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Bakunin - The Commune, The Church & the State

Bakunin - The Commune, The Church & the State

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Published by: S*Burgess on Mar 21, 2009
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06/16/2009

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THE COMMUNE, THE CHURCH & THESTATE.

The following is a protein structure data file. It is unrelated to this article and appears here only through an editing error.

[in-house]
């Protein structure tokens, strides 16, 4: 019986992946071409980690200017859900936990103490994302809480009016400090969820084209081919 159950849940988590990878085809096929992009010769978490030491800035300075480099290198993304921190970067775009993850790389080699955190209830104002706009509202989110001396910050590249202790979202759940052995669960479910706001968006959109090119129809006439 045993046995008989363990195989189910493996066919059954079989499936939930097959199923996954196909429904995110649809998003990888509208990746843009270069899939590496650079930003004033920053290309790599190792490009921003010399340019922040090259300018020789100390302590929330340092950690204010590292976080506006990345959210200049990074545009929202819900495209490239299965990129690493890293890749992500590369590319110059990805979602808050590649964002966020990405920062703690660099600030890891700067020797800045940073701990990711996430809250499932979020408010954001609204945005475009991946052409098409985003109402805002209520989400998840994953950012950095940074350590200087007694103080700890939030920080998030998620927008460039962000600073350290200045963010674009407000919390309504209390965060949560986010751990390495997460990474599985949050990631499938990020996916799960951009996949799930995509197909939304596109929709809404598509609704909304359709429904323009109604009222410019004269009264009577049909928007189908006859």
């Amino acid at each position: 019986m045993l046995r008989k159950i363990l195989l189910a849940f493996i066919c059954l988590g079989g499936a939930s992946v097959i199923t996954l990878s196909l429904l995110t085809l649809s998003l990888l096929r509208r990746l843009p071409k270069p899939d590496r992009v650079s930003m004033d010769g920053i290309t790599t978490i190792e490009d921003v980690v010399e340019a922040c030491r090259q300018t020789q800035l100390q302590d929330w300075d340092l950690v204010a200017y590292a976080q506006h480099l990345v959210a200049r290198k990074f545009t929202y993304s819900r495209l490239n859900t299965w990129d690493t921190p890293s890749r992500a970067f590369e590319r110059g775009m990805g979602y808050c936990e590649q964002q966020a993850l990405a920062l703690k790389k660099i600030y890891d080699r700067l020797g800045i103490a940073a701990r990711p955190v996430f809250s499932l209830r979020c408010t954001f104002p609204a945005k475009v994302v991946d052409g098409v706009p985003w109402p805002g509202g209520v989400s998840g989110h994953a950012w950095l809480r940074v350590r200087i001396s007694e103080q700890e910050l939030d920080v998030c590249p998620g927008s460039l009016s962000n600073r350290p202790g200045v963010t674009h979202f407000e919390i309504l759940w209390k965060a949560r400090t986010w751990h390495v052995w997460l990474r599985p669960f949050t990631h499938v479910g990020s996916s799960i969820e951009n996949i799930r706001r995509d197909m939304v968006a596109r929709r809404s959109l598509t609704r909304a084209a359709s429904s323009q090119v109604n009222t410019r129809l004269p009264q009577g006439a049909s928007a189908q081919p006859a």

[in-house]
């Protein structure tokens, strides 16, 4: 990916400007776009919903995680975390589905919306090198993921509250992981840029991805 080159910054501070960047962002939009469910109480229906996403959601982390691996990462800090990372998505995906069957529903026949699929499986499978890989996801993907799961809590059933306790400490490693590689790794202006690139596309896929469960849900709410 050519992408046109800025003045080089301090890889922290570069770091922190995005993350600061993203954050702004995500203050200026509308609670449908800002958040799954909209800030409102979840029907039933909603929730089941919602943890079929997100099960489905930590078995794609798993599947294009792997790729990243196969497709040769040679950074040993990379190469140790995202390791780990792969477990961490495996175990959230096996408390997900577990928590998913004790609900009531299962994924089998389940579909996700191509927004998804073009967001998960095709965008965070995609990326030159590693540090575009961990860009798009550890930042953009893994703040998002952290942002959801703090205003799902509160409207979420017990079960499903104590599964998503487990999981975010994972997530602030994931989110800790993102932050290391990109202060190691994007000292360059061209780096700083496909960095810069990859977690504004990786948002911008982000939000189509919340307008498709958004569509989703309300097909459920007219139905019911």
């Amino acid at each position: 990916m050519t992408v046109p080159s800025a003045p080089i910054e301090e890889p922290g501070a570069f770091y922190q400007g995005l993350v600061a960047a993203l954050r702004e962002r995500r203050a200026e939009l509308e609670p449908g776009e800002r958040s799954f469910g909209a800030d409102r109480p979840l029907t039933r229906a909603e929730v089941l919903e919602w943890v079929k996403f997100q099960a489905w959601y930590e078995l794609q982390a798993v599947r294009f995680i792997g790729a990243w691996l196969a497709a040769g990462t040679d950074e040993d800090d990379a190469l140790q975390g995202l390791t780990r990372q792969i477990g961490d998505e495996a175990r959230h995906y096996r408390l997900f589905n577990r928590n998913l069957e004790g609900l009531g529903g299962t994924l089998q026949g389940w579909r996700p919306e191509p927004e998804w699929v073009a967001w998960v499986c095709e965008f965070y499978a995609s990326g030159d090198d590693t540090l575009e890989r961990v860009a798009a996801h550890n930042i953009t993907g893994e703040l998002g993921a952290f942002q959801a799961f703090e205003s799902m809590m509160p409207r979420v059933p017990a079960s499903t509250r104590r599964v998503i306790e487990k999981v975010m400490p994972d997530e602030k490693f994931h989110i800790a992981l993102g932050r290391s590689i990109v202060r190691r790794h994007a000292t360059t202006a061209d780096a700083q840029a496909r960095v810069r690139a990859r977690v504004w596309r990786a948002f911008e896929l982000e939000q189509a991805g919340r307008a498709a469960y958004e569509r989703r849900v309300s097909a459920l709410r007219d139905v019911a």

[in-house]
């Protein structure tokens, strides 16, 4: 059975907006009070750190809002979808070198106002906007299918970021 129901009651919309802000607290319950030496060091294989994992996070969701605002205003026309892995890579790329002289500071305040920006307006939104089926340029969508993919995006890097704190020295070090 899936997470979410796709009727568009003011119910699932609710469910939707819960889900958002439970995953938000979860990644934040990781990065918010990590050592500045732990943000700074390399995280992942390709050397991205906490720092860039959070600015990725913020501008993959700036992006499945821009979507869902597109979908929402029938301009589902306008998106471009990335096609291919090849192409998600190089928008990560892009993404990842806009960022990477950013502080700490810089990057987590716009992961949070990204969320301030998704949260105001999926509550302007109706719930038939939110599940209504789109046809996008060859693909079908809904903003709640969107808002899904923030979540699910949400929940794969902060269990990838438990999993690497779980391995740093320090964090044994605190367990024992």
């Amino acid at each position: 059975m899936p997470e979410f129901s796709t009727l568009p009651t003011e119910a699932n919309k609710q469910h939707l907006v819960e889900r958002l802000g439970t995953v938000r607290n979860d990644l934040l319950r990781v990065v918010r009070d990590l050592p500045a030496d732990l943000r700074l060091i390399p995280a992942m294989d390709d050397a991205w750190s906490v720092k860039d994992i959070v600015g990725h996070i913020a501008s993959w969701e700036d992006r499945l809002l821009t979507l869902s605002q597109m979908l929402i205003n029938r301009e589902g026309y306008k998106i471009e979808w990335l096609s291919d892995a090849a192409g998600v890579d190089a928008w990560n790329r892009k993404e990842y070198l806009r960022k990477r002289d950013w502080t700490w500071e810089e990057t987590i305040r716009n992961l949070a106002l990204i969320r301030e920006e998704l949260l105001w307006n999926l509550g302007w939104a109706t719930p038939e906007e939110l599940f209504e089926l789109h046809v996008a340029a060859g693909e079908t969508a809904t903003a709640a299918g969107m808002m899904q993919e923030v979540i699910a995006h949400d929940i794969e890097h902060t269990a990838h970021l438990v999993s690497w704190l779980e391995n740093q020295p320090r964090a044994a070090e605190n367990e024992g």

I am a passionate seeker for truth and just as strong an opponent of the corrupting lies, throughwhich the party of order-this privileged, official, and interested representative of all religions, philosophical political, legal economical, and social outrage in the past and present-has tried to keepthe world in ignorance. I love freedom with all my heart. It is the only condition under which theintelligence, the manliness, and happiness of the people, can develop and expand. By freedom,however, I naturally understand not its mere form, forced down as from above, measured andcontrolled by the state, this eternal lie which in reality, is nothing but the privilege of the fewfounded upon the slavery of all. Nor do I mean that "individualistic," selfish, petty, and mock freedom, which is propagated by J.J. Rousseau and all other schools of bourgeois liberalism. Themock freedom which is limited by the supposed right of all, and defended by the state, and leadsinevitably to the destruction of the rights of the individual. No: I mean the only true freedom, thatworthy of the name; the liberty which consists therein for everyone to develop all the material,intellectual, and moral faculties which lie dormant in him; the liberty which knows and recognizesno limitations beyond those which nature decrees. In this sense, there are no limitations, for thelaws of our own nature are not forced upon us by a law-giver who, beside or above us, sits on athrone. They are in us, the real basis of our bodily and intellectual existence. Instead of limitingthem, we must know that they are the real condition and first cause of our liberty.I mean that liberty of each which is not limited or restrained or curtailed by the liberty of another, but is strengthened and enlarged through it: the unlimited liberty of each through the liberty of all,liberty through solidarity, liberty in equality. (Political, & economical and social.) The liberty whichhas conquered brute force and vanquished the principle of authority, which is, always, only theexpression of that force. The liberty, which will abolish all heavenly and earthly idols, and erect anew world of fellowship and human solidarity on the ruins of all states and churches.I am a confirmed disciple of economic and social equality. Outside of this, I know, freedom, justice,manliness, morality, and the welfare of the individual as well as that of the community, can only bea hollow lie, an empty phrase. This equality must realise itself through the free organisation of labour and the voluntary cooperative ownership of the means of production, through thecombination of the productive workers into freely organised communes, and the free federation of the communes. There must be no controlling intervention of the state.This is the point which separates, especially, the revolutionary socialists from the authoritarian i. e.marxian socialists. Both work for the same end. Both are out to create a new society. Both agreethat the only basis of this new society shall be: the organisation of labour which each and all willhave to perform under equal economic conditions, following the demands of nature; and thecommon ownership of, everything that is necessary to perform that labour, lands, tools, machinery,etc. But, where as, the revolutionary socialists believe in the direct initiative of the workersthemselves through their industrial combinations, this is anarchist stand point in contradiction tomarxian or as it claims to be scientific. The authoritarians believe in the direct initiative of the state.They imagine they can reach their goal with the help of the radical parties (now it should beunderstood as communist) through the development and organisation of the political power of theworking-class, especially the proletariat of the big towns, due to concentration of large industriesemploying large mass of proletariat. But the revolutionary socialists oppose all these compromisingand confusing alliances. They are convinced that the goal of a free society can only be reachedthrough the development and organisation of the non-political, but social power of the workingclass of both town and country, with the fusion of forges of all those members of the upper classwho are willing to declass themselves and ready to break with the past, and to combine together for